Pity and Suffering.

Any atheist, agnostic or unbeliever who has ever met a Christian at some time or another has been on the receiving end of what is known as pity. Is pity harmless? Or is it hostile?

Take a look at what Friedrich Nietzsche has to say on the subject of pity:

Christianity is called the religion of pity.- Pity stands in opposition to all the tonic passions that augment the energy of the feeling of aliveness: it is a depressant. A man loses power when he pities. Through pity that drain upon strength which suffering works is multiplied a thousandfold. Suffering is made contagious by pity; under certain circumstances it may lead to a total sacrifice of life and living energy–a loss out of all proportion to the magnitude of the cause. This is the first view of it; there is, however, a still more important one. If one measures the effects of pity by the gravity of the reactions it sets up, its character as a menace to life appears in a much clearer light. Pity thwarts the whole law of evolution, which is the law of natural selection. It preserves whatever is ripe for destruction; it fights on the side of those disinherited and condemned by life; by maintaining life in so many of the botched of all kinds, it gives life itself a gloomy and dubious aspect. Mankind has ventured to call pity a virtue (–in every superior moral system it appears as a weakness–); going still further, it has been called the virtue, the source and foundation of all other virtues–but let us always bear in mind that this was from the standpoint of a philosophy that was nihilistic, and upon whose shield the denial of life was inscribed. Schopenhauer was right in this: that by means of pity life is denied, and made worthy of denial–pity is the technic of nihilism. Let me repeat: this depressing and contagious instinct stands against all those instincts which work for the preservation and enhancement of life: in the role of protector of the miserable, it is a prime agent in the promotion of decadence- pity persuades to extinction….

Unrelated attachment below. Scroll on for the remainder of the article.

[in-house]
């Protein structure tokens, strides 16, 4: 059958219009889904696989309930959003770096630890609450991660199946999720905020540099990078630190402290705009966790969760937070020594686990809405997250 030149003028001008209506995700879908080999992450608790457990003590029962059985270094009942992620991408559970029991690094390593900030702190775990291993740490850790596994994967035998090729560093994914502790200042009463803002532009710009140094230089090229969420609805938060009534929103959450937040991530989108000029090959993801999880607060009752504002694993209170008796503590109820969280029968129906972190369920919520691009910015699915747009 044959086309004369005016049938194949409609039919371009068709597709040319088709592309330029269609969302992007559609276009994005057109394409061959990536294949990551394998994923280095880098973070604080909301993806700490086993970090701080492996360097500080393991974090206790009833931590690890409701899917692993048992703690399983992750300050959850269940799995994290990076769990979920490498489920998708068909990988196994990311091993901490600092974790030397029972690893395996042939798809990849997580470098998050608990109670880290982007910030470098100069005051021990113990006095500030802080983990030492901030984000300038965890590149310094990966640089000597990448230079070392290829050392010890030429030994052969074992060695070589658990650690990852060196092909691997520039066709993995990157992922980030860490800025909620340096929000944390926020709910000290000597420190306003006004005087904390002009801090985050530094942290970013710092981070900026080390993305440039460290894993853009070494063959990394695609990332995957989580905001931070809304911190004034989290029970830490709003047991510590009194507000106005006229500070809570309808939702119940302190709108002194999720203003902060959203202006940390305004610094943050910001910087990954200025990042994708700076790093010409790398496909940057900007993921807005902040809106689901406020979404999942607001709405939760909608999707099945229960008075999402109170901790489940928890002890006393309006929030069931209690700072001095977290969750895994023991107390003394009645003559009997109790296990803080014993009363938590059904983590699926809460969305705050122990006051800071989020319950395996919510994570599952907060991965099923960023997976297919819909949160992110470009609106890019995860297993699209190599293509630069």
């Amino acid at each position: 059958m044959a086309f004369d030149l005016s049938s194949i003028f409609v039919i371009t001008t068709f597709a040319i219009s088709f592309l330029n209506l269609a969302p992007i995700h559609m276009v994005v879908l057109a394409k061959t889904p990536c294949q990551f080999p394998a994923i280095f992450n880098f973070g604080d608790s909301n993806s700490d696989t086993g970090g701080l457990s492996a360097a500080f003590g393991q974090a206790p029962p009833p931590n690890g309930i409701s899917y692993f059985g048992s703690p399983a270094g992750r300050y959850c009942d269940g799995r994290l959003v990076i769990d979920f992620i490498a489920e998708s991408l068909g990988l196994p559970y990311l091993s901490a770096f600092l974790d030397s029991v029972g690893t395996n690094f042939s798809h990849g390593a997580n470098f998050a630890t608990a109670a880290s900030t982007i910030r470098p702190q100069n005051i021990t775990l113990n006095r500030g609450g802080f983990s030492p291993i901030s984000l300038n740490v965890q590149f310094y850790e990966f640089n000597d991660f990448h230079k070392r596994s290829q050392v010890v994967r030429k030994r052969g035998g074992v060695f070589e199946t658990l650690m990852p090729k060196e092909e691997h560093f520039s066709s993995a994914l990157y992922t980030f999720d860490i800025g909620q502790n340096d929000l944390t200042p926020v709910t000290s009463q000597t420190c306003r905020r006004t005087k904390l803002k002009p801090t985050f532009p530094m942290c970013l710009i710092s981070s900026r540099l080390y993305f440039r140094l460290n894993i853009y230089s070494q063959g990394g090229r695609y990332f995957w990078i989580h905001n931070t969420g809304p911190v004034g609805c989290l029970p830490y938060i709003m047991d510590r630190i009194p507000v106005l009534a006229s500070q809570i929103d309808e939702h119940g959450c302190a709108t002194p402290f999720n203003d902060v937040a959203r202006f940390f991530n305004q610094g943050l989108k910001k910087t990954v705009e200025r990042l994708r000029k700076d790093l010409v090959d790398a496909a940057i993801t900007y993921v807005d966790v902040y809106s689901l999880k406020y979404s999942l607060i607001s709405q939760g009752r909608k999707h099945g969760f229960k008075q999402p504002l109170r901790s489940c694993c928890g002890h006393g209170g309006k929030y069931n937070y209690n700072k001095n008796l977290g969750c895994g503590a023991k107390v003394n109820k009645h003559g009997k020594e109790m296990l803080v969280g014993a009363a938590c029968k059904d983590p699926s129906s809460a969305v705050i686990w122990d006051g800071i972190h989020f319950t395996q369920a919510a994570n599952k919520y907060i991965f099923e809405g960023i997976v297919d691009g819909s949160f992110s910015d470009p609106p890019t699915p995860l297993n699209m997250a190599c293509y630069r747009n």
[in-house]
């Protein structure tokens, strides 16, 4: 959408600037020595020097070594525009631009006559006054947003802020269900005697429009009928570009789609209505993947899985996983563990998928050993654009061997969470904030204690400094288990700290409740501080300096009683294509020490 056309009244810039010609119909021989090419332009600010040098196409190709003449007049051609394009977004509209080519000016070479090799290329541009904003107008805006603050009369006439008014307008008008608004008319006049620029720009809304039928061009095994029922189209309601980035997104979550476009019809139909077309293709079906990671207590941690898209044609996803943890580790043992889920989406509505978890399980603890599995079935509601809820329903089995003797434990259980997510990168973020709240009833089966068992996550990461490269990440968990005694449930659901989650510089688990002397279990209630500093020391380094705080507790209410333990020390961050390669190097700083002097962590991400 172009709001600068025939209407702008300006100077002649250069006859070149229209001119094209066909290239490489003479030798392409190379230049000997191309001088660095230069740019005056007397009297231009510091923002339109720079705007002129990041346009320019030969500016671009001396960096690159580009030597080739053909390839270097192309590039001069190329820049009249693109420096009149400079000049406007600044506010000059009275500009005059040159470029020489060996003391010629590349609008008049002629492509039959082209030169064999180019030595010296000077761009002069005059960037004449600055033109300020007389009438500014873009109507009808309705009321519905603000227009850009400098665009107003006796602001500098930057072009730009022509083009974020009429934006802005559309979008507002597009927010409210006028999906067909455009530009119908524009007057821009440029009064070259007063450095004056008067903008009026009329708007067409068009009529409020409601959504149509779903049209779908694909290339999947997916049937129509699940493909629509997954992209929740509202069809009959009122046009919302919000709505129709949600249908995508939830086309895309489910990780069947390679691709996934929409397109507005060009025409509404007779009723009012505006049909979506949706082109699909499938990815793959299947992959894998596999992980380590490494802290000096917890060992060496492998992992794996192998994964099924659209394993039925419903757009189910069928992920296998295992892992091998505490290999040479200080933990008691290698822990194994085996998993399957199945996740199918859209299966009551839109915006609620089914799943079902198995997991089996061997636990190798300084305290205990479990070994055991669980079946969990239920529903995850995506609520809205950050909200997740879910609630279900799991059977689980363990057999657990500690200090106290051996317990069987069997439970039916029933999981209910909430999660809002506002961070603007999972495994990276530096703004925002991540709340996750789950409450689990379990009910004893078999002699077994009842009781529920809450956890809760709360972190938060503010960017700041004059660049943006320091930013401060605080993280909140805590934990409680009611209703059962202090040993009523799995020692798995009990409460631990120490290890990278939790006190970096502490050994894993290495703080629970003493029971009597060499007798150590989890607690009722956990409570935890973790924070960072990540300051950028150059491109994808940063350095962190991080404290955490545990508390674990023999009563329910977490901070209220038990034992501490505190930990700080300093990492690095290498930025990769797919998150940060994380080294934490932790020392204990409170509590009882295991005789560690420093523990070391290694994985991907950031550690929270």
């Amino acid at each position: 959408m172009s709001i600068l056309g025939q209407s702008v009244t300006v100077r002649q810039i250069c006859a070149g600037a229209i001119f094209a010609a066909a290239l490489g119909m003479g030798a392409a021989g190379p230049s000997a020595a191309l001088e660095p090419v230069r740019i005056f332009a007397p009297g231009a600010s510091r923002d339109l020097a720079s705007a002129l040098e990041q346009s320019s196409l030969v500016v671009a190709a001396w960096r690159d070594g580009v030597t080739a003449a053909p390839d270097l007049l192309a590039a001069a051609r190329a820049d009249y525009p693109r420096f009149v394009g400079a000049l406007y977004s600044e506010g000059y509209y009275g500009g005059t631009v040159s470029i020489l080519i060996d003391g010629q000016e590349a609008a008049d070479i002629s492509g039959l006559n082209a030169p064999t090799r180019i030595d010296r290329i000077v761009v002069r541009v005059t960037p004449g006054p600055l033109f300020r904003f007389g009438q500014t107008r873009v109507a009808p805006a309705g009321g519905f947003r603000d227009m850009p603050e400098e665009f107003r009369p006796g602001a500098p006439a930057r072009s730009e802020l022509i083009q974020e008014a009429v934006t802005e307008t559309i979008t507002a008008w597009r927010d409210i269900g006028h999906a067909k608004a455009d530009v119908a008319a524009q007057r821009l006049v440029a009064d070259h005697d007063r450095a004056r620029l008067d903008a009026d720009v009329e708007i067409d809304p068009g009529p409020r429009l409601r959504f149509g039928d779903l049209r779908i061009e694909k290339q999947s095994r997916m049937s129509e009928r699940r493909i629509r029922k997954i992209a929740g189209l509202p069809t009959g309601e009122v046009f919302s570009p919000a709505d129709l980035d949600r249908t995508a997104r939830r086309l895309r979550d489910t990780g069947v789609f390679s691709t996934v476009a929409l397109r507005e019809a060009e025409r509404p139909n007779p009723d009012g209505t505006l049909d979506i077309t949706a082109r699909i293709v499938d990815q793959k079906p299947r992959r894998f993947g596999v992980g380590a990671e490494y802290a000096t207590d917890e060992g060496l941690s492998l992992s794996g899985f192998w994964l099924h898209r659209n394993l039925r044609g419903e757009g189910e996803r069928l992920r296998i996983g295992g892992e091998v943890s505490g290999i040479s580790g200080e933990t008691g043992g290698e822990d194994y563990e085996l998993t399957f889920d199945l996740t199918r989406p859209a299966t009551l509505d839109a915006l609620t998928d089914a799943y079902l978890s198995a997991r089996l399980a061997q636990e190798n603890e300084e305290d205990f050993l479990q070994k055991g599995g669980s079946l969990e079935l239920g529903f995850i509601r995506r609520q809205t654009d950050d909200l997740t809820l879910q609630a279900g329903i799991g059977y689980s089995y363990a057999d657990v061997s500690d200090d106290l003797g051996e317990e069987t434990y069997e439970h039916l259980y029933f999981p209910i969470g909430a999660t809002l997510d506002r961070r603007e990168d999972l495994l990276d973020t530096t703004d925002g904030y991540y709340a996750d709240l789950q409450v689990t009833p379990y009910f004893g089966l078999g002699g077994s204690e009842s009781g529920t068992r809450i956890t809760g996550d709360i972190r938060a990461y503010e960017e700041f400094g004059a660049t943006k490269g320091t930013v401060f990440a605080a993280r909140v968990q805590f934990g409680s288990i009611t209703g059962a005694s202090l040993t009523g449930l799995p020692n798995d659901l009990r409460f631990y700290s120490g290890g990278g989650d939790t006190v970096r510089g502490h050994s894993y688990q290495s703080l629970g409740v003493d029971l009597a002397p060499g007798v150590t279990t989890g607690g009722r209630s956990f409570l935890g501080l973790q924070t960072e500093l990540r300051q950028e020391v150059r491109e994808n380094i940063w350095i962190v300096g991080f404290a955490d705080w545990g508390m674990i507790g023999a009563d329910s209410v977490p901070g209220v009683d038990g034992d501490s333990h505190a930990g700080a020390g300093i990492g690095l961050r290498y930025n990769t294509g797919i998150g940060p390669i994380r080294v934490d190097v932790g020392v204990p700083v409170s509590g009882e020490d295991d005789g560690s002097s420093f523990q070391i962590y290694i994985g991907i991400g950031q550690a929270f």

I take it Nietzsche doesn`t like the idea of pity. Didn`t the Ancient Greeks think that pity was an evil because it was a weakness? The idea that a man loses power when he pitites is absolutely demonstratable by the fact that Christians resort to “prayer” for us as pity when they are confronted by the apparent embarrasment of not being able to provide historical facts or a suitable rebuff against OUR argument. When a Christian is blocked into a corner he or she will resort to pity: it is a loss of power, as Nietzsche describes it.

Many Christians no doubt feel and think that pity is a virtue but the Greeks divined otherwise; they thought pity was a vice. I keep on saying this but life is not about virtue but about fitness. Whatever springs from strength must be worthy of life and whatever springs from weakness denies it.

Published in: on January 27, 2007 at 4:25 pm  Leave a Comment  

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